It’s a waste not to recycle.
If there was a line graph that reflected people’s commitment to recycling it may read as follows: The low point would be those that don’t recycle. The upward rise highlighting those that do. Rocketing off the graph would be the enthusiasts that walk the streets to save the earth.
On Monday, John Maytham’s listeners joined the conversation about recycling, a discussion that has continued into the week.
From green wheelie bins, to employment creation, to worm farms, we heard some creative solutions that are worth following.
One of our listeners told us about an intuitive to save a certain species of lizards! At the Rosemead Depot some of the workers have a side-line operation saving chameleons. If you’d like one you simply give them your number, they find a chameleon and contact you. Is that taking going green to a multi-coloured level?
A permit is required to move a chameleon.
While it’s a delightful story, Professor Krystal Tolley, principal scientist from The South African National Biodiversity Institute disagrees. She spoke to John voicing her concerns about the selling of chameleons. In the Western Cape its illegal to remove chameleons from a refuse dump, you need a permit from Cape Nature. While it seems preferable for a chameleon to be re-homed in a leafy garden, Tolley explains, “In general it’s not good to move wild animals, it can spread disease or you could be impacting them genetically, or changing the density of the animals in certain regions.” Their aim is to plant a habitat around the dumps for the chameleons.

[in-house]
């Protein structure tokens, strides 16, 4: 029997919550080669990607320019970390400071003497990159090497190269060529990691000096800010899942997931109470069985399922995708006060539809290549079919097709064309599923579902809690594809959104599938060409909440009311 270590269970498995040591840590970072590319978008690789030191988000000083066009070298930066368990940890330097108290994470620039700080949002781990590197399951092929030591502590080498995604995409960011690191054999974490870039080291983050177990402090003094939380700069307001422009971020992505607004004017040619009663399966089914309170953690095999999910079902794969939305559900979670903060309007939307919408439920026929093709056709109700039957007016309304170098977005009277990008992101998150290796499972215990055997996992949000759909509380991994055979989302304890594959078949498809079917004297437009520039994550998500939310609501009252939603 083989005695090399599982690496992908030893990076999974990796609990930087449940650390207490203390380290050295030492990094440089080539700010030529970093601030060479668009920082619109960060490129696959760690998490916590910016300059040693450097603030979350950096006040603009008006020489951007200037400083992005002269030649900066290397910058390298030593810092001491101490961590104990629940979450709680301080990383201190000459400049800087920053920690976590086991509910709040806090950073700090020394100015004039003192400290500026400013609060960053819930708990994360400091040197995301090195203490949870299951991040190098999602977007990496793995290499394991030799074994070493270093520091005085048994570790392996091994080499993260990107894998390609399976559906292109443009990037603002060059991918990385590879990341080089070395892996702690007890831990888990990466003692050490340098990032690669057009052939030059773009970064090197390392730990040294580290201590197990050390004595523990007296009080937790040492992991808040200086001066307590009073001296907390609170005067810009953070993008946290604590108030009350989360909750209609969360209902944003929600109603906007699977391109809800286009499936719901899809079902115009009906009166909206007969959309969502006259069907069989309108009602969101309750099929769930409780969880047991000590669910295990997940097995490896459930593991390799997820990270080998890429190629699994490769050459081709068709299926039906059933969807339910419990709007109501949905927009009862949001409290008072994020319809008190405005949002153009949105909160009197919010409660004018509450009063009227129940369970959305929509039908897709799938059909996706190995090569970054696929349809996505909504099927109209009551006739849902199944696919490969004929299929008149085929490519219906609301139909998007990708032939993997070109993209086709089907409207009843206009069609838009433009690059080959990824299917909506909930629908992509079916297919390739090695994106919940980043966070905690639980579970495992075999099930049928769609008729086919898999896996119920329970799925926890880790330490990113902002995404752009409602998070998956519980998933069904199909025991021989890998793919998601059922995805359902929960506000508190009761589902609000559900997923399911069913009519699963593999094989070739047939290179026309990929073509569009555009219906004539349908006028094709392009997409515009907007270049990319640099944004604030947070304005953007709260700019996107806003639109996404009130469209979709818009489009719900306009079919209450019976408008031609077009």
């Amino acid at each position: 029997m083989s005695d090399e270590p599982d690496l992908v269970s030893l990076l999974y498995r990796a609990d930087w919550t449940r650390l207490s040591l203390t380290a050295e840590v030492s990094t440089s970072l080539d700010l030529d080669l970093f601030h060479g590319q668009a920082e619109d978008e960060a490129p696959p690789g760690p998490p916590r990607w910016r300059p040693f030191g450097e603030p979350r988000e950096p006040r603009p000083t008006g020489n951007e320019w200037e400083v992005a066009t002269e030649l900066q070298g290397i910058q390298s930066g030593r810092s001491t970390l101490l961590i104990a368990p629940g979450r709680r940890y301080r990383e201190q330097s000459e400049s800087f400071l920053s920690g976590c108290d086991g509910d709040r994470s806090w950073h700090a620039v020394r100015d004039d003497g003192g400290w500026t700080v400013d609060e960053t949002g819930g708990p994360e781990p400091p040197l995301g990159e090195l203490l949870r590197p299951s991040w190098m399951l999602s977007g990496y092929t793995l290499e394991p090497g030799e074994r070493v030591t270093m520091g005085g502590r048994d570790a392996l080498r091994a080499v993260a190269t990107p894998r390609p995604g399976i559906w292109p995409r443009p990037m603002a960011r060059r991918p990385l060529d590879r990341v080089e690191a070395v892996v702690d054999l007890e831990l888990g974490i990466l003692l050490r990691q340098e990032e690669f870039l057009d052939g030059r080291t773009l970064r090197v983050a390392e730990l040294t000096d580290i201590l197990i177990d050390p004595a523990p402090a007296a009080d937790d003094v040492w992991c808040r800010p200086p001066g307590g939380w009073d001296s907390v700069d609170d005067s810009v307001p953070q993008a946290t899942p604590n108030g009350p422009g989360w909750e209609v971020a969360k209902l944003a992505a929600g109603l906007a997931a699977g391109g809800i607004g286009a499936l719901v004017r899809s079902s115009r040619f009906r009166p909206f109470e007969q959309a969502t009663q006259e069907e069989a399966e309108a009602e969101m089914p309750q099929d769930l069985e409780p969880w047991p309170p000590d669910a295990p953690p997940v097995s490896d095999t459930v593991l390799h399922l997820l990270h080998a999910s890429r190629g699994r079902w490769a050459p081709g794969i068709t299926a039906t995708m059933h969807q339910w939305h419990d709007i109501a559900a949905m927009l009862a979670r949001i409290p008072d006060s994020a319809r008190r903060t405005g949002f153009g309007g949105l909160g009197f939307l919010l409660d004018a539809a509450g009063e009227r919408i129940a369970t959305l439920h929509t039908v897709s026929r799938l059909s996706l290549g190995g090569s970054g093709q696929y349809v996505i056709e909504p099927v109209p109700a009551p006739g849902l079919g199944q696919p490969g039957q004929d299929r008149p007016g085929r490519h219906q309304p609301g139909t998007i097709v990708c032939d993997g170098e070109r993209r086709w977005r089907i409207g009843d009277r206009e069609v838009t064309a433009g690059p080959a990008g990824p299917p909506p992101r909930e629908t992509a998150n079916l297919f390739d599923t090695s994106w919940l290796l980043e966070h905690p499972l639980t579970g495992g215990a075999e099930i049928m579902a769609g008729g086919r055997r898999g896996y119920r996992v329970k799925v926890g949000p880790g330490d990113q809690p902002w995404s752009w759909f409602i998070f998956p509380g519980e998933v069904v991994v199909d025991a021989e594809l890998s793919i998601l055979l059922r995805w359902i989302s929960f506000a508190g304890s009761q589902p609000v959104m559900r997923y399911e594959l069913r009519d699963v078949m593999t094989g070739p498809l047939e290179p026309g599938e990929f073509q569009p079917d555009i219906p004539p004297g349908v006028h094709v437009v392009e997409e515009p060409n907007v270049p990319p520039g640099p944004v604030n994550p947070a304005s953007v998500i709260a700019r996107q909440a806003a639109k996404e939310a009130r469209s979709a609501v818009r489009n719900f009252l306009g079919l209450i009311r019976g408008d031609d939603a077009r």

Another listener let us know she’d seen someone walking the streets collecting plastic bottles in order to raise money for Operation Smile. This is a Global non-governmental organisation that works to put the smile back on children born with a cleft lip and/or cleft palate. Smile provides free and safe corrective surgery and post-operative care.
Recycling that allows a child to smile again
We followed up with Operation Smile about the work they’re doing. Operation Smile has recently partnered with Fair Cape Dairies and is excited about their new campaign. It will launch officially on Give a Child a Smile Day on February 6 and will run until World Smile Day in October.
Their aim is to encourage the public to collect plastic bottle caps. Every kilogram of bottle tops collected will be recycled. Independent auditors will ensure that 100% of the money raised will go towards paying for the life changing surgery. At the moment, there will be collection bins in Golden Acre and Picbel Parkade in town, and they are in discussions with other centres to get bins placed there too.
Whether its bottle tops, cans or chameleons it’s clear we need to re-think our attitude to recycling. If the will is there it takes approximately 30 days to form a good habit. Start now. By the end of next month we may just see you at the glass depot!